smart dust


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smart dust

Miniaturized sensor/transmitters that are sprinkled onto an area such as a battlefield and used to analyze the environment. Developed by Professor Kris Pister at the University of California at Berkeley and expected in the next decade, smart dust particles are planned to be no more than 1 cubic millimeter in size, which includes a solar cell, a sensor, CPU, memory and radio transmitter. See mote and smart skin.
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This Note will attempt to argue that while smart dust has myriad social, governmental, and scientific benefits, it is just another barrier to the fundamental liberties and protections of American citizens who roam within the public sphere.
Mica 2 motes represent the third-generation mote module of the "Smart Dust" wireless network developed by Crossbow.
Use of smart dust as a nanotaggant may, as an example, serve as a means of removing anonymity of those working with precursor elements of biological weapons.
As suggested in the introduction, wireless sensors or smart dust motes can be used in such monitoring applications in addition to the wide range of other smart dust potential applications [8].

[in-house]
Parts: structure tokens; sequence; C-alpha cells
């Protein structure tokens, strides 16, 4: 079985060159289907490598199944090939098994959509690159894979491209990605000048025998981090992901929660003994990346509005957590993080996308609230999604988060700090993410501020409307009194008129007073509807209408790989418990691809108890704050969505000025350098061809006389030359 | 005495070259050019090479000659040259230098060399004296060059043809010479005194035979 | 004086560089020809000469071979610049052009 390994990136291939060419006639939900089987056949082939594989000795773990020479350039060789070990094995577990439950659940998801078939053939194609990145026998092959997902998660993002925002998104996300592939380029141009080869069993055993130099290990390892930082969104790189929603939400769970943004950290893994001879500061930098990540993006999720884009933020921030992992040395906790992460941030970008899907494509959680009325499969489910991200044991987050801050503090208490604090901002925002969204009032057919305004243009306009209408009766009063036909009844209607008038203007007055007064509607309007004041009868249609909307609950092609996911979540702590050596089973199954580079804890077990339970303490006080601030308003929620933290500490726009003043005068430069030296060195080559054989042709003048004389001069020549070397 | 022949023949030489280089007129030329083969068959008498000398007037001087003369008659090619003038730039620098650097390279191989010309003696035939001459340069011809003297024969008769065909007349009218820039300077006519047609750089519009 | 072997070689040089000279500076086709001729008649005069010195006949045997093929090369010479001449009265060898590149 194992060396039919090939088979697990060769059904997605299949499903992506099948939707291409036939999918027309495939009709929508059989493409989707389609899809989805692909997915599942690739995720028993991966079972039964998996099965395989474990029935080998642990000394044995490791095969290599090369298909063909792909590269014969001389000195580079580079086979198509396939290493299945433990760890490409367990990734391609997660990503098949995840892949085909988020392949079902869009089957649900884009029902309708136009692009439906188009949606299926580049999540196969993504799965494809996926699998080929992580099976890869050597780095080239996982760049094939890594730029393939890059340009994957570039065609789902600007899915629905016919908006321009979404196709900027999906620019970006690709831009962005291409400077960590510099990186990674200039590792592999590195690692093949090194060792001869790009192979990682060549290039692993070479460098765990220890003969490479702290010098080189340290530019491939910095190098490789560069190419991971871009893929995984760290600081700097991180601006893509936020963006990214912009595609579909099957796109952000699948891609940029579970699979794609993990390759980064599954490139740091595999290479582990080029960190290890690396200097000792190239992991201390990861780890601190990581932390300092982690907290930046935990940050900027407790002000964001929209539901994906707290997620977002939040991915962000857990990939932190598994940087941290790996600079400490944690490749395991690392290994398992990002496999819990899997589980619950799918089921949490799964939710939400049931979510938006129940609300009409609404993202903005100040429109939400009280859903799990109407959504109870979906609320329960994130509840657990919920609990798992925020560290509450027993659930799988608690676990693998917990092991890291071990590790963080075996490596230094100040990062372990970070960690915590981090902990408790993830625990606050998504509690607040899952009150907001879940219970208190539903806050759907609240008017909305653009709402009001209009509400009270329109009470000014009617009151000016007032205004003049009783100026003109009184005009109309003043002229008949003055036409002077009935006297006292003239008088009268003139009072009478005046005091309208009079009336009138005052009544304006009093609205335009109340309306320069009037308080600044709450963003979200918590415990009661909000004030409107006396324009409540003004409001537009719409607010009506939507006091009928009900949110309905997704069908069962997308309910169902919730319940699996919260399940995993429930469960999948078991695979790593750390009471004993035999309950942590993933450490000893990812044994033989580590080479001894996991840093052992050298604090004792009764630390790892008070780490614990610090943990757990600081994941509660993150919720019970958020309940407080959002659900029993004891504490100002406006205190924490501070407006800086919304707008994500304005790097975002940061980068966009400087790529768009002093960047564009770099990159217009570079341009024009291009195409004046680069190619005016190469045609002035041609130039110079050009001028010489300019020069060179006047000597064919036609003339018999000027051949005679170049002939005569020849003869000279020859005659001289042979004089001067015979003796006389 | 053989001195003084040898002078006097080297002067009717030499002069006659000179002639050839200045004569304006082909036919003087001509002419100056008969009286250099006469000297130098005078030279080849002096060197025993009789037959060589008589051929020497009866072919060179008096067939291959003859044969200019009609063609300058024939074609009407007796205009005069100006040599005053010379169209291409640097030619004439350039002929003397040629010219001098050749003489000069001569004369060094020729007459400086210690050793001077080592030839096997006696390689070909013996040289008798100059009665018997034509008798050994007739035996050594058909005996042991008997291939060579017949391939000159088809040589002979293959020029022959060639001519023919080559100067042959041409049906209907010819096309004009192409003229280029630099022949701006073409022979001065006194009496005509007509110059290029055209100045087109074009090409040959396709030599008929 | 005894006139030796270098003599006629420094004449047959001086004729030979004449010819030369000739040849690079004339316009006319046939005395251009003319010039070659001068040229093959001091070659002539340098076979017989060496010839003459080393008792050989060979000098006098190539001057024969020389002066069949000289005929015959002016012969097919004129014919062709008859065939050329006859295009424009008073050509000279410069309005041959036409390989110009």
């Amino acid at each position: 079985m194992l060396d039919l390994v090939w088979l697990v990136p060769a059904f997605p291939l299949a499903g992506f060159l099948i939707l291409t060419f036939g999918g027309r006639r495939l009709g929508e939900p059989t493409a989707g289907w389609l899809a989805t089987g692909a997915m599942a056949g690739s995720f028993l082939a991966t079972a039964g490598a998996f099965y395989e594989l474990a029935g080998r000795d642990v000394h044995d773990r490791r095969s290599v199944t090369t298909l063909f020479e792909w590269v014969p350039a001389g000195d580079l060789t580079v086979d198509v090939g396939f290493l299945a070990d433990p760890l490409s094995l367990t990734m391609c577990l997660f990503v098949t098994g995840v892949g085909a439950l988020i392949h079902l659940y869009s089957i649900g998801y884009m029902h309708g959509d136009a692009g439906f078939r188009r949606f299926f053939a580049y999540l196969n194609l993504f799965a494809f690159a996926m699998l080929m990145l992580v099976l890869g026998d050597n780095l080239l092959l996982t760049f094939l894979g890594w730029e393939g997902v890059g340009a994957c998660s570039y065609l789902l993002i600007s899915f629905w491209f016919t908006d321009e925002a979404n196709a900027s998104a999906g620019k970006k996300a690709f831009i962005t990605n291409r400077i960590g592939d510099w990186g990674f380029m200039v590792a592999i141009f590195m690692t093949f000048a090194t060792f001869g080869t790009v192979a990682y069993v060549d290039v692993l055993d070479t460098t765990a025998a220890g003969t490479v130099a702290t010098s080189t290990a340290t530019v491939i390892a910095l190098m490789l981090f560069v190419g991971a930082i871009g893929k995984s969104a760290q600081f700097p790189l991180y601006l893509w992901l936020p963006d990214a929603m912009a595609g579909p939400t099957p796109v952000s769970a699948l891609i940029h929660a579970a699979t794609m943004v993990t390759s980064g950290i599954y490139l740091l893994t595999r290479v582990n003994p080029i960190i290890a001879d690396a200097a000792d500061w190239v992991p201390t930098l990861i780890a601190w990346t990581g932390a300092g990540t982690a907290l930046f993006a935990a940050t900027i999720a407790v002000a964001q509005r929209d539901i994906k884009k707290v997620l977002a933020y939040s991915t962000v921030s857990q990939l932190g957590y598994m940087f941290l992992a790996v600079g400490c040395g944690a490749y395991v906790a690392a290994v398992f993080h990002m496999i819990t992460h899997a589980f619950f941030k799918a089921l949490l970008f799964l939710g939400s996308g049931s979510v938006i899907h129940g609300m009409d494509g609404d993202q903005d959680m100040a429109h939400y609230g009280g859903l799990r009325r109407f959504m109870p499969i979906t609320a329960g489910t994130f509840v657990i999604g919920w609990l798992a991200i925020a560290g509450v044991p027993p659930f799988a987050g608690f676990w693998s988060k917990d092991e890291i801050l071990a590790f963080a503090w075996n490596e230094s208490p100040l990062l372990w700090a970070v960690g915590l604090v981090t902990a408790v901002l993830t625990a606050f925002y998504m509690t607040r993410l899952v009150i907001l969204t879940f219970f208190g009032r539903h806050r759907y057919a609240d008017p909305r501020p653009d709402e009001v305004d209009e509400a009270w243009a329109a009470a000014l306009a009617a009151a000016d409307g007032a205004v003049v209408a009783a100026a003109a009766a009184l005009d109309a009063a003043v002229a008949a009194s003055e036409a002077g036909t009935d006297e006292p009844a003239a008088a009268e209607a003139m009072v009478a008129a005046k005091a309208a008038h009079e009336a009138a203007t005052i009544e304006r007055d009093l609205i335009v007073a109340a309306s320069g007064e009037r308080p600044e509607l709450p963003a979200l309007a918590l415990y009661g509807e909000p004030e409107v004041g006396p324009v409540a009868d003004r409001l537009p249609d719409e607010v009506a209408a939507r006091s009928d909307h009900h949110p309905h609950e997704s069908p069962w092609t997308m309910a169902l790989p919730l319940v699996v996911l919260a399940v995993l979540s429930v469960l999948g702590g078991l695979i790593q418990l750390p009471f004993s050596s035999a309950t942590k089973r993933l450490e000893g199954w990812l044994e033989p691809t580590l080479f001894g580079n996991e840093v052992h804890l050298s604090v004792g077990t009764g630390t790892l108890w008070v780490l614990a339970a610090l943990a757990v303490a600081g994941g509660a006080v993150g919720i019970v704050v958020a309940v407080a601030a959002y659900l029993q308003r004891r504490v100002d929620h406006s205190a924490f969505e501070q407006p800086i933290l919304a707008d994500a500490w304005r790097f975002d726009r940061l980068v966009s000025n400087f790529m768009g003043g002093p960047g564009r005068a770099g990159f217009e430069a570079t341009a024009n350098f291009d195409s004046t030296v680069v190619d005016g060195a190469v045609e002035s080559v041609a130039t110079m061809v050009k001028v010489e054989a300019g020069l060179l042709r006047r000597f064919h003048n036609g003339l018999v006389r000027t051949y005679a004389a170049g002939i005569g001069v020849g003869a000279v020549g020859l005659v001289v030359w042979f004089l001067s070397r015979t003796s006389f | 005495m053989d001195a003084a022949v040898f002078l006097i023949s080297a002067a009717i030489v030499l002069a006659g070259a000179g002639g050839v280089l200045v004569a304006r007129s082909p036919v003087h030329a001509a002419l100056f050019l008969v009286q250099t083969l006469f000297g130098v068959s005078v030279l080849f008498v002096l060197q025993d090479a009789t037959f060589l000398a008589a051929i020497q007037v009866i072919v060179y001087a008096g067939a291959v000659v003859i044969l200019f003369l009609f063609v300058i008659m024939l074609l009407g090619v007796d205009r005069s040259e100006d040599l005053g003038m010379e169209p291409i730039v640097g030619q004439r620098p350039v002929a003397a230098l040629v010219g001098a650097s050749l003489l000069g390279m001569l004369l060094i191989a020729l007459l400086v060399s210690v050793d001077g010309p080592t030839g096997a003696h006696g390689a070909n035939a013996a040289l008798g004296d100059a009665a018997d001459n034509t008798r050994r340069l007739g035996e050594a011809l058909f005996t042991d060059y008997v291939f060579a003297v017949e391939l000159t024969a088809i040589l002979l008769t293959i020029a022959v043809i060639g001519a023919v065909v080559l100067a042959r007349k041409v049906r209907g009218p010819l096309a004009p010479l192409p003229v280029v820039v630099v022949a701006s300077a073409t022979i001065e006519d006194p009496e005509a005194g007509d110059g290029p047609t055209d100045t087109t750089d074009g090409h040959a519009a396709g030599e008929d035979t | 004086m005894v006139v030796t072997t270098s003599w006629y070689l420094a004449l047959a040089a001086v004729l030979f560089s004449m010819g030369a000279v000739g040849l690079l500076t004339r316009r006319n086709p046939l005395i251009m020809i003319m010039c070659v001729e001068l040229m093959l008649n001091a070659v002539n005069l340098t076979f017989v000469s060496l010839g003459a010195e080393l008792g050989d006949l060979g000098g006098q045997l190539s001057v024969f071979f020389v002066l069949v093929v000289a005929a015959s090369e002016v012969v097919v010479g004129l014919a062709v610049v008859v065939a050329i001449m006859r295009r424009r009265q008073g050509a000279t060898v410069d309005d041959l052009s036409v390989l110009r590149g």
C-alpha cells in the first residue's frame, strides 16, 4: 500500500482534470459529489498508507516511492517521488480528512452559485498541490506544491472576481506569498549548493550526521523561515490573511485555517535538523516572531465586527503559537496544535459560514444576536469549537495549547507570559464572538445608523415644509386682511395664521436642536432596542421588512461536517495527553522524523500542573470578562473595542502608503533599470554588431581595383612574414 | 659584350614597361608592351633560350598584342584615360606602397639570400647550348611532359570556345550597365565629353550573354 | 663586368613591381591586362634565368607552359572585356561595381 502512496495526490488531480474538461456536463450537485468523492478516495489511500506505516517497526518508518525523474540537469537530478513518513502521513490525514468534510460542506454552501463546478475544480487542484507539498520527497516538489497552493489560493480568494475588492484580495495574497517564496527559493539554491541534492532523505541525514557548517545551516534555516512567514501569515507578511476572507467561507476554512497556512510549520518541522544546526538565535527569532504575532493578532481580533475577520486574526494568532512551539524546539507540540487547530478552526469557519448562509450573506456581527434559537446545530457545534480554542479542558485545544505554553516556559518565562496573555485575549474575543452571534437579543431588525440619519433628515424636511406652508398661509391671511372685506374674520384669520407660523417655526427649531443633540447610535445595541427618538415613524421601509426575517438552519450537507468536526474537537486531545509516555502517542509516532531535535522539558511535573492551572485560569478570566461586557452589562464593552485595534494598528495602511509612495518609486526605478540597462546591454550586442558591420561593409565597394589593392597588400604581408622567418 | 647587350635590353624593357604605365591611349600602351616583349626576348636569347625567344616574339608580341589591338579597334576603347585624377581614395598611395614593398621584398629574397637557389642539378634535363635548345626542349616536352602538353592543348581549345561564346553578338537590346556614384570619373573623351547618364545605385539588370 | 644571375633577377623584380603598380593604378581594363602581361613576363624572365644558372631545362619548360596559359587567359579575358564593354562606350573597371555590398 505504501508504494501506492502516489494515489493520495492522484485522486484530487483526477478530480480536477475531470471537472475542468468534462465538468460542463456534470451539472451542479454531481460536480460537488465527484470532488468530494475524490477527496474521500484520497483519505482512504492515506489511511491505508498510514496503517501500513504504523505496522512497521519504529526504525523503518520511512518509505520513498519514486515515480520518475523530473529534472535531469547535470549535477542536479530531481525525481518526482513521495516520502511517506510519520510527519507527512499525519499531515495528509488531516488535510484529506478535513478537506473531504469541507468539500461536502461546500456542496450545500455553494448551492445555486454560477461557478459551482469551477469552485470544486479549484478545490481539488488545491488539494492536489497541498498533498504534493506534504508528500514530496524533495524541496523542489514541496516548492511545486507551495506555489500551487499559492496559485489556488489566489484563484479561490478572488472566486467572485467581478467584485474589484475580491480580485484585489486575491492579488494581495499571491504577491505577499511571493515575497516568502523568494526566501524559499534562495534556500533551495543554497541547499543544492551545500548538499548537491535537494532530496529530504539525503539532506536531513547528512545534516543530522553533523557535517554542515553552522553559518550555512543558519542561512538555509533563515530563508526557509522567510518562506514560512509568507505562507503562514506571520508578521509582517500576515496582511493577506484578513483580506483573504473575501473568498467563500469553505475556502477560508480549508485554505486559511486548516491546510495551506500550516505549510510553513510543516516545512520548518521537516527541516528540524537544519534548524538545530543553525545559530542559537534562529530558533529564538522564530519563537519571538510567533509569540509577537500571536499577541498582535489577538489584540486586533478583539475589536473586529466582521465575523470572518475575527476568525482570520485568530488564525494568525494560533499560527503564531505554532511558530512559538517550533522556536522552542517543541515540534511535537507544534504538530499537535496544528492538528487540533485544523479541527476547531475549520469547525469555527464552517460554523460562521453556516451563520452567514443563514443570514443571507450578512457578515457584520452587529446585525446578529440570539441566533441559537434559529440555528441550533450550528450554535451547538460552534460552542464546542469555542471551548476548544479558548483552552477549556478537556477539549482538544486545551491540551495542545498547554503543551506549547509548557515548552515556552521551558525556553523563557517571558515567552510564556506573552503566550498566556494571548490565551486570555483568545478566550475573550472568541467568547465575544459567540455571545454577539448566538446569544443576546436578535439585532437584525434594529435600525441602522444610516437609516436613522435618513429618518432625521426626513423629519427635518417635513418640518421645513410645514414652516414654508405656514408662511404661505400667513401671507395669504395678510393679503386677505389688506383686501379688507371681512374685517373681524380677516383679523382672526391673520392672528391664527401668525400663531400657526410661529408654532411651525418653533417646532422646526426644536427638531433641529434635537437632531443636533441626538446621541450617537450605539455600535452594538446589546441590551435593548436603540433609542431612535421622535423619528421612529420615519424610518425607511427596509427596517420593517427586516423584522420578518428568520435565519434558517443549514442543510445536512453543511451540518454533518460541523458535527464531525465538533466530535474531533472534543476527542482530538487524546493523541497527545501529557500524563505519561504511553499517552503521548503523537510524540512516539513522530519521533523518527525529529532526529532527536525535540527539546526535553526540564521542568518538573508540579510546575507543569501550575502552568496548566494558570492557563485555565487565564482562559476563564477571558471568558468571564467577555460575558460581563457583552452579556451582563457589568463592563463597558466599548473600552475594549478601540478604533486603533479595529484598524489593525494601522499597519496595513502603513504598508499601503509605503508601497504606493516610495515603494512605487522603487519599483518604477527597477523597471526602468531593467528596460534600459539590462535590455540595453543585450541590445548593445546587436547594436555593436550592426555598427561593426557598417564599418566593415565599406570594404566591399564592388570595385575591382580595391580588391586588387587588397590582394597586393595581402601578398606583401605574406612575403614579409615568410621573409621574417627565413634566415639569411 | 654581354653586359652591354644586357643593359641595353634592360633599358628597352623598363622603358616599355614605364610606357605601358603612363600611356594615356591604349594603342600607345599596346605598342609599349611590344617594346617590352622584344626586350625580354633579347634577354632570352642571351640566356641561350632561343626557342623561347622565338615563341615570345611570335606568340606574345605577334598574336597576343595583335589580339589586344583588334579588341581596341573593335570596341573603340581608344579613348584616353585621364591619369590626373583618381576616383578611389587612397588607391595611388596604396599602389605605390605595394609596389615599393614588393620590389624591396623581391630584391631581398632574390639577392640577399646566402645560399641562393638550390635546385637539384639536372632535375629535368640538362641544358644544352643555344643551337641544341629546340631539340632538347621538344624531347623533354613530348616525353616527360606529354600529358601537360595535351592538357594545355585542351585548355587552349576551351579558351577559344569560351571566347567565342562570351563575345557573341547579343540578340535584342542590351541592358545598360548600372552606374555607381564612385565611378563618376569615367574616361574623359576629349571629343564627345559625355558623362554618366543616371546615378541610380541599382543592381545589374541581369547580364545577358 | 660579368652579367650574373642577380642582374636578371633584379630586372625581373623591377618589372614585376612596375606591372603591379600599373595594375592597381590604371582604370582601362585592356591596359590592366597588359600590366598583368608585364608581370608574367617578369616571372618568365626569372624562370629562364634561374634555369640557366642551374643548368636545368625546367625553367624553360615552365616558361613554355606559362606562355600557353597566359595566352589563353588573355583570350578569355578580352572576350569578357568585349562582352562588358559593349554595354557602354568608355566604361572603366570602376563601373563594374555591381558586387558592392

The new method lays this specialized surface on top of the sample in the form of a "smart dust" of gold nanoparticles coated with a thin shell of silica or alumina.
The craft, which is called "smart dust", is modelled on the dust particles that orbit the sun and are propelled by the photons streaming out from the sun.
Research in the field of wireless sensor networks (also called smart dust) was started as a research project in 1997 by University of California computer science professor Kris Pister.
These devices are also called smart dust motes, implying small size and "smartness" distinguishing them from mere sensing devices.
The Transport Operations Research Group (Torg) at Newcastle University has developed "smart dust" technology which involves using tiny wireless sensors.
Using "SMART dust" the sensors have been designed to fit on cars and buses, or even to be carried by cyclists and pedestrians.
People are even thinking of long-term visions such as smart dust or smart pebbles which can be used in concrete or asphalt, creating a kind of built-in SHM.